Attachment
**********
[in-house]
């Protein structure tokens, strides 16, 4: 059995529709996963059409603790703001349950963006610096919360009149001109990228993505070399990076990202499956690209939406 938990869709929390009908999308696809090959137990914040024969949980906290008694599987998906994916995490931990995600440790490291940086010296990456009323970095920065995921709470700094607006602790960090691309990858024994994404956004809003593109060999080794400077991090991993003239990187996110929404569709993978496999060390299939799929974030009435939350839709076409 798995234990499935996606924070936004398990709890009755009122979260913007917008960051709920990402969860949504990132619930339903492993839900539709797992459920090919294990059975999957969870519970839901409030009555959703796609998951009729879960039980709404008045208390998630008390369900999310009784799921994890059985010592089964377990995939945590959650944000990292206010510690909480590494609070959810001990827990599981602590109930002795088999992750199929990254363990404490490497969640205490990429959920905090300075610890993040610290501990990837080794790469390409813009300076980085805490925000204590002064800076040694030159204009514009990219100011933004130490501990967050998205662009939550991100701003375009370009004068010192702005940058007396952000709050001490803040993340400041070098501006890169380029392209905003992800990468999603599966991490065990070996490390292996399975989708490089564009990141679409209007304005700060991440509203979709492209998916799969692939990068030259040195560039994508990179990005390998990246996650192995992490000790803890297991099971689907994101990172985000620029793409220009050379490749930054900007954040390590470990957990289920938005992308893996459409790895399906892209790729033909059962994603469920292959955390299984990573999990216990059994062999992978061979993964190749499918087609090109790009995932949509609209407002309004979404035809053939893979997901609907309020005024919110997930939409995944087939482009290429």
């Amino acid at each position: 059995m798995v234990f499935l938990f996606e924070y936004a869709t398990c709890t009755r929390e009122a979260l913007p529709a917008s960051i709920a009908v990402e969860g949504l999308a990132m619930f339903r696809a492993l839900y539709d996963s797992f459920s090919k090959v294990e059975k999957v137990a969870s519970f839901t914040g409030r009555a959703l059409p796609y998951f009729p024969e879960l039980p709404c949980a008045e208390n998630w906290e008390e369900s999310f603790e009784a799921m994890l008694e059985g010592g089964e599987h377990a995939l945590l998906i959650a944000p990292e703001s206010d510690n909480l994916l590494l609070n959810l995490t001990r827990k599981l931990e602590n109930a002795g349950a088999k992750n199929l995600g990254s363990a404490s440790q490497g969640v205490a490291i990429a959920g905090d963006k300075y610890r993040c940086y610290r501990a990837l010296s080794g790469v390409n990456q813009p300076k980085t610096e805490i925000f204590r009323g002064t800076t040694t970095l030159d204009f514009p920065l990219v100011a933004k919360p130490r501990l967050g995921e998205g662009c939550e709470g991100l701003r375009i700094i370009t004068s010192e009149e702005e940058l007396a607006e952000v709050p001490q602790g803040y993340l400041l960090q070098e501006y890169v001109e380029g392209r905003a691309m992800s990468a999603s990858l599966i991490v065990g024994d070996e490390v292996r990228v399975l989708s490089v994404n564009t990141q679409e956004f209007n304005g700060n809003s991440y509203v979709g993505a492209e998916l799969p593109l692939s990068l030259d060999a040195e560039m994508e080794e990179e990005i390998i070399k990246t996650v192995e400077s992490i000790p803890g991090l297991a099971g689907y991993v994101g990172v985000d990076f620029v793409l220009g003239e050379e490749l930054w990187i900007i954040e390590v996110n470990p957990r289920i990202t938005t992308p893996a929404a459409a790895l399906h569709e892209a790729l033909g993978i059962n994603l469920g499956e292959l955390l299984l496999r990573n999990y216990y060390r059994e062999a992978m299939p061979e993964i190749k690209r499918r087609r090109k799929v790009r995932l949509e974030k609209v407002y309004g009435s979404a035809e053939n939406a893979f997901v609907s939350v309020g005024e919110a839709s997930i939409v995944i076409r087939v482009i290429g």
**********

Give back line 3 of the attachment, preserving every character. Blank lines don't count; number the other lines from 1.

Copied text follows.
């Amino acid at each position: 059995m798995v234990f499935l938990f996606e924070y936004a869709t398990c709890t009755r929390e009122a979260l913007p529709a917008s960051i709920a009908v990402e969860g949504l999308a990132m619930f339903r696809a492993l839900y539709d996963s797992f459920s090919k090959v294990e059975k999957v137990a969870s519970f839901t914040g409030r009555a959703l059409p796609y998951f009729p024969e879960l039980p709404c949980a008045e208390n998630w906290e008390e369900s999310f603790e009784a799921m994890l008694e059985g010592g089964e599987h377990a995939l945590l998906i959650a944000p990292e703001s206010d510690n909480l994916l590494l609070n959810l995490t001990r827990k599981l931990e602590n109930a002795g349950a088999k992750n199929l995600g990254s363990a404490s440790q490497g969640v205490a490291i990429a959920g905090d963006k300075y610890r993040c940086y610290r501990a990837l010296s080794g790469v390409n990456q813009p300076k980085t610096e805490i925000f204590r009323g002064t800076t040694t970095l030159d204009f514009p920065l990219v100011a933004k919360p130490r501990l967050g995921e998205g662009c939550e709470g991100l701003r375009i700094i370009t004068s010192e009149e702005e940058l007396a607006e952000v709050p001490q602790g803040y993340l400041l960090q070098e501006y890169v001109e380029g392209r905003a691309m992800s990468a999603s990858l599966i991490v065990g024994d070996e490390v292996r990228v399975l989708s490089v994404n564009t990141q679409e956004f209007n304005g700060n809003s991440y509203v979709g993505a492209e998916l799969p593109l692939s990068l030259d060999a040195e560039m994508e080794e990179e990005i390998i070399k990246t996650v192995e400077s992490i000790p803890g991090l297991a099971g689907y991993v994101g990172v985000d990076f620029v793409l220009g003239e050379e490749l930054w990187i900007i954040e390590v996110n470990p957990r289920i990202t938005t992308p893996a929404a459409a790895l399906h569709e892209a790729l033909g993978i059962n994603l469920g499956e292959l955390l299984l496999r990573n999990y216990y060390r059994e062999a992978m299939p061979e993964i190749k690209r499918r087609r090109k799929v790009r995932l949509e974030k609209v407002y309004g009435s979404a035809e053939n939406a893979f997901v609907s939350v309020g005024e919110a839709s997930i939409v995944i076409r087939v482009i290429g």